Hemiketal D2 and E2 are eicosanoids identified by Schneider and coworkers in 2011. These novel arachidonic acid metabolites are cross-over products of the enzymes 5-LOX and COX-2 previously assumed to be operating independently in the biosynthesis of leukotrienes and prostaglandins, respectively. It was shown that hemiketals stimulate angiogenesis of vascular endothelial cells, suggesting these compounds may be involved in inflammation and tissue repair. As the enzymatic production of these compounds is low yielding, total synthesis provides an attractive option for their production for further study. Presented herein is the total synthesis of HKE2 and efforts toward HKD2, featuring a metal promoted cycloisomerization-oxidation sequence to form the unique keto hemiketal moiety.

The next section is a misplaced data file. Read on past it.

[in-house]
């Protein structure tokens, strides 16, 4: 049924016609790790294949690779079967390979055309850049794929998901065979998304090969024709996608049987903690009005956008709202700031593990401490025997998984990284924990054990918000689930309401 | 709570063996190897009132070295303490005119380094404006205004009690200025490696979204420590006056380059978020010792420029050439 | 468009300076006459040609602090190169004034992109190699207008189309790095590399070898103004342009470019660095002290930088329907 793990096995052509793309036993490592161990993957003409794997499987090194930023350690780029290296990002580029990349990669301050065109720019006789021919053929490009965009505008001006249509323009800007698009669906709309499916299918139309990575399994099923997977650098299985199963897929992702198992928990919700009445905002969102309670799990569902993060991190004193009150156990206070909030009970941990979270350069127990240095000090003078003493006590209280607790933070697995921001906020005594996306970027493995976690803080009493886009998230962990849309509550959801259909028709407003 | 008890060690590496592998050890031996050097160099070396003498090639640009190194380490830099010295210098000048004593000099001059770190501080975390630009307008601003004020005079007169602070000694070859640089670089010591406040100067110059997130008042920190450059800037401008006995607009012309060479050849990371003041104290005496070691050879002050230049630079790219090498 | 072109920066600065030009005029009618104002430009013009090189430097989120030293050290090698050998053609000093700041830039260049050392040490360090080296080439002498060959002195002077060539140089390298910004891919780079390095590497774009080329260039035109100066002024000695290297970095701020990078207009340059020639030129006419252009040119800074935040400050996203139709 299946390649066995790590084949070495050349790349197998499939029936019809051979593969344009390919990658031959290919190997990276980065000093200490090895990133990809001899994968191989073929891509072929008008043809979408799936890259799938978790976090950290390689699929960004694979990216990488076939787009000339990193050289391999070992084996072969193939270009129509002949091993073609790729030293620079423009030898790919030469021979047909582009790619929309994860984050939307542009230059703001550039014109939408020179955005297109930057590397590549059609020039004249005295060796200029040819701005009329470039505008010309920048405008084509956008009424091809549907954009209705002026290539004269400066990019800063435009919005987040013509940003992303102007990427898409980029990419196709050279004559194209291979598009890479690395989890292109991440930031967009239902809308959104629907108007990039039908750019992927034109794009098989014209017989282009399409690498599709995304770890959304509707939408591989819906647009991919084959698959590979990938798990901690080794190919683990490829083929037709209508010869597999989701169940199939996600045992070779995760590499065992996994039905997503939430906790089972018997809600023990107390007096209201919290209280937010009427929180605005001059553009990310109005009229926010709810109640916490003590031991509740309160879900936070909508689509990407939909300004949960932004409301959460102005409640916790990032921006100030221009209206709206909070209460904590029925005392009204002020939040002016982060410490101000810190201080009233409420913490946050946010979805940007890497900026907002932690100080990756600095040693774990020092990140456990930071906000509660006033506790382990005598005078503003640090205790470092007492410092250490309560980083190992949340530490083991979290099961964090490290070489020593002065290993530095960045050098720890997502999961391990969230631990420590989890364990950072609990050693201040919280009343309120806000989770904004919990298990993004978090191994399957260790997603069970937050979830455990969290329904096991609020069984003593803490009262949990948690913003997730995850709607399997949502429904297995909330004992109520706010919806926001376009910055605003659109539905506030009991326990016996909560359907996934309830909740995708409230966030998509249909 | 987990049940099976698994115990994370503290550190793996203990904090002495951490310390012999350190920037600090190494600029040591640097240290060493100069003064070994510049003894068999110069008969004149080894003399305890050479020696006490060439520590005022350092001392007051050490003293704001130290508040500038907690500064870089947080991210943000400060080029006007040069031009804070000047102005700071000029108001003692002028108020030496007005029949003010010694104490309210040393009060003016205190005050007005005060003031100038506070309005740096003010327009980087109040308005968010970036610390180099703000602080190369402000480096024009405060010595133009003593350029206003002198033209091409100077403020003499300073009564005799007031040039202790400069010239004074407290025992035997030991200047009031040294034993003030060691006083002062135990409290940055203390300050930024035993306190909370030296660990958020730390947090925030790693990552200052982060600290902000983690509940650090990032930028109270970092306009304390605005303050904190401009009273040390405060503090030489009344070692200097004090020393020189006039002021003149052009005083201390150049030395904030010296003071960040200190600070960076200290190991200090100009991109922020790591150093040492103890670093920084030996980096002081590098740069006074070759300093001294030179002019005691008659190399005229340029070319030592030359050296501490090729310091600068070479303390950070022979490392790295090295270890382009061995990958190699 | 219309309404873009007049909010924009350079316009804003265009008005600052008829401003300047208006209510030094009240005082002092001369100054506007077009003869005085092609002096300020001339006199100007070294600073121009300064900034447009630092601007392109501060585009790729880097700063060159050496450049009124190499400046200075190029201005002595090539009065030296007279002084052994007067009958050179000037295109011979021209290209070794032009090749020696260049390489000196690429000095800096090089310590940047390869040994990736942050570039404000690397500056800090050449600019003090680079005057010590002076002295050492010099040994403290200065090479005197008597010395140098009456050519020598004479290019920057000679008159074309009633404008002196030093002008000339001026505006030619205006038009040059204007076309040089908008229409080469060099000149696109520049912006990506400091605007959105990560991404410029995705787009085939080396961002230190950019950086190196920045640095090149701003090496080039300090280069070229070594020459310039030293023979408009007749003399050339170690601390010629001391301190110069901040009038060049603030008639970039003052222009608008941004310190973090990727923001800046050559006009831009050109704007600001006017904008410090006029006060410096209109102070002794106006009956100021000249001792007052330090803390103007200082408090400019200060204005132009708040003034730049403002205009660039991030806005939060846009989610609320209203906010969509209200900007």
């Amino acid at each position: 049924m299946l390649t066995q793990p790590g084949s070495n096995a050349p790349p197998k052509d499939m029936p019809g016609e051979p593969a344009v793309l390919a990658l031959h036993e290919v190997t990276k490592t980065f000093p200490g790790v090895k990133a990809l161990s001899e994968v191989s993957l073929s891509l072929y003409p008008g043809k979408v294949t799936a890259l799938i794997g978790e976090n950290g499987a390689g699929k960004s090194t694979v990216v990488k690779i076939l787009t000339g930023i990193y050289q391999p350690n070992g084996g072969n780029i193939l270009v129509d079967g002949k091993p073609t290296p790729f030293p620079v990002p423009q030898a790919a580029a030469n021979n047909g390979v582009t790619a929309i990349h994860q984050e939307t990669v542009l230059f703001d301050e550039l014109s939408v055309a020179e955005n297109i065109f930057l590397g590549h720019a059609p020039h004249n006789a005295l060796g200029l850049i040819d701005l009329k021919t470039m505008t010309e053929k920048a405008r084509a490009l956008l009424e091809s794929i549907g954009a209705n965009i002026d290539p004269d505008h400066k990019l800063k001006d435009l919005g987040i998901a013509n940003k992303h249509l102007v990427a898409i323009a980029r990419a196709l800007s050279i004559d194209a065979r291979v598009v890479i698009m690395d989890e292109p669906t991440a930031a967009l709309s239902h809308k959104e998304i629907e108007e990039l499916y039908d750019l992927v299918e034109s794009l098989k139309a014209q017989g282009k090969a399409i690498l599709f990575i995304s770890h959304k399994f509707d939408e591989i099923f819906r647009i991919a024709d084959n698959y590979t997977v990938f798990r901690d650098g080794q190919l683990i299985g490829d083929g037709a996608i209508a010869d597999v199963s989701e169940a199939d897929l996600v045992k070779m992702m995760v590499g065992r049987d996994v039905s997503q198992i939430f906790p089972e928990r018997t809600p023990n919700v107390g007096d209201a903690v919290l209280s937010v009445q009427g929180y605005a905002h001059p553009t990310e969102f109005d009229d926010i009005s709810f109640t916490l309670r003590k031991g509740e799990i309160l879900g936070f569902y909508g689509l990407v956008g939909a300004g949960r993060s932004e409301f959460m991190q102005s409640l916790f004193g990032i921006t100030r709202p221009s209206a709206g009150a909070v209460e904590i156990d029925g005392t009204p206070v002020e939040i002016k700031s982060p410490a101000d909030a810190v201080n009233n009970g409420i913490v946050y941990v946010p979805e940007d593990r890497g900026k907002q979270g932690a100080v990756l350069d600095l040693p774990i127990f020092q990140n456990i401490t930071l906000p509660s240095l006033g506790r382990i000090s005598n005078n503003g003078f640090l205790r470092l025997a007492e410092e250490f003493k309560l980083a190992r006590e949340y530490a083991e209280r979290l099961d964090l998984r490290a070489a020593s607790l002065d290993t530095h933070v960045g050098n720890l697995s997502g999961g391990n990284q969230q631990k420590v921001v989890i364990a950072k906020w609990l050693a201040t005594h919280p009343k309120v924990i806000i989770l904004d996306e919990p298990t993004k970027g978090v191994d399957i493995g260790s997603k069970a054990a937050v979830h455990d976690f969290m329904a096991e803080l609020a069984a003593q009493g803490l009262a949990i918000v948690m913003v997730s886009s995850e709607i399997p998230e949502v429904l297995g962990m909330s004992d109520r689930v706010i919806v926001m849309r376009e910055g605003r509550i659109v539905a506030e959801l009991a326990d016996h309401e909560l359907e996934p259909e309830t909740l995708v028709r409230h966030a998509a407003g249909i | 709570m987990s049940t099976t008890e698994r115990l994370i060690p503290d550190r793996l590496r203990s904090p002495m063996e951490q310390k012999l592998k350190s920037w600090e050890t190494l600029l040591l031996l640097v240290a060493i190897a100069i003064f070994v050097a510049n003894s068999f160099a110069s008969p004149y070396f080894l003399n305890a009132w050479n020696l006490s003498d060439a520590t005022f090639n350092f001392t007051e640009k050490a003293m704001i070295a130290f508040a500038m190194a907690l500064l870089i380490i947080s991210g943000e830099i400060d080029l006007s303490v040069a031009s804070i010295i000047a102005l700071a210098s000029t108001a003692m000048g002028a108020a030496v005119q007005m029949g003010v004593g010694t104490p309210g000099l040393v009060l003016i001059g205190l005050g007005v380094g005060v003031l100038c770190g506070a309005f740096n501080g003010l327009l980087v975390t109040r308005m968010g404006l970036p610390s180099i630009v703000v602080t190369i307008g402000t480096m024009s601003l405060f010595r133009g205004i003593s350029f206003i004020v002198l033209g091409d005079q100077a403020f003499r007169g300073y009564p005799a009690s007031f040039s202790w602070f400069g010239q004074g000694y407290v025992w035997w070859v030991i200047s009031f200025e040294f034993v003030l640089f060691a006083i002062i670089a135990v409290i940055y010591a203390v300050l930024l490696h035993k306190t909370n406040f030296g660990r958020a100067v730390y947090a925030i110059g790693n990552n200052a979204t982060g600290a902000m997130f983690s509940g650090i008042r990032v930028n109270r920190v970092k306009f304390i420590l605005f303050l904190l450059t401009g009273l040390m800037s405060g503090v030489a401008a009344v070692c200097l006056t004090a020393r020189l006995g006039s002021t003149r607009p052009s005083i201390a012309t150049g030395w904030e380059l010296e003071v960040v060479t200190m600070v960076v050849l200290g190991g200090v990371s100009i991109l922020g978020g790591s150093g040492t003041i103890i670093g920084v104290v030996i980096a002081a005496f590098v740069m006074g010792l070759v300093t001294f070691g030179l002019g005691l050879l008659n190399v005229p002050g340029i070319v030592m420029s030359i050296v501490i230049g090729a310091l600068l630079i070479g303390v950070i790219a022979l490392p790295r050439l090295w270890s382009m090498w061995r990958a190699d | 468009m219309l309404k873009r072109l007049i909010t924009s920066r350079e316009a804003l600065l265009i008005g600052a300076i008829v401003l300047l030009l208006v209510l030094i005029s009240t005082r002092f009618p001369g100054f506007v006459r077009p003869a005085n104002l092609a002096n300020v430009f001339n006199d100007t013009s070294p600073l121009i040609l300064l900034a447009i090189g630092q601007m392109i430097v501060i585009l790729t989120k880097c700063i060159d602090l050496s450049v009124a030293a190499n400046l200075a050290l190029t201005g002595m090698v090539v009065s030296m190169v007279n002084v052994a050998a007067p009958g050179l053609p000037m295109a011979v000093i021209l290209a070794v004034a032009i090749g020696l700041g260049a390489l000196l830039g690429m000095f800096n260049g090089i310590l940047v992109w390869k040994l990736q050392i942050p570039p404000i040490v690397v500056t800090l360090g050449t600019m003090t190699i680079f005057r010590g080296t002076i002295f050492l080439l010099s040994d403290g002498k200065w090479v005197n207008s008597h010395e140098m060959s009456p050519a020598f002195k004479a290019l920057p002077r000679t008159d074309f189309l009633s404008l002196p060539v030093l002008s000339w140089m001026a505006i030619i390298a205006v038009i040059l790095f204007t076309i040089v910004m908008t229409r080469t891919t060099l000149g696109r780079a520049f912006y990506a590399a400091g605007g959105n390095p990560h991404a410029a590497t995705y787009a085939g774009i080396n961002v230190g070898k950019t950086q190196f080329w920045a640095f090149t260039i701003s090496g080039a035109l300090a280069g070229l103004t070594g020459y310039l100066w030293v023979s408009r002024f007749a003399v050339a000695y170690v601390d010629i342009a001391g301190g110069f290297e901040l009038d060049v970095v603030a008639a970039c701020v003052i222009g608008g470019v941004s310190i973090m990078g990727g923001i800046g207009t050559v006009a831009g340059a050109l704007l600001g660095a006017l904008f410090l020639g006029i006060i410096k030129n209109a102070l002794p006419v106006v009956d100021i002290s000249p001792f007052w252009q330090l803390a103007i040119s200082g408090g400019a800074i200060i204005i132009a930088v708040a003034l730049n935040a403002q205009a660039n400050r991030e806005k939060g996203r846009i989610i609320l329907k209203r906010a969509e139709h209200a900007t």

8.  Matthew Surdel, "A chemical genetic approach to interrogate the heme stress response of Staphylococcus aureus," Matthew C. Surdel, Brendan F. Dutter, Devin L. Stauff, Olusegun Aranmolate, Gary A. Sulikowski, and Eric P. Skaar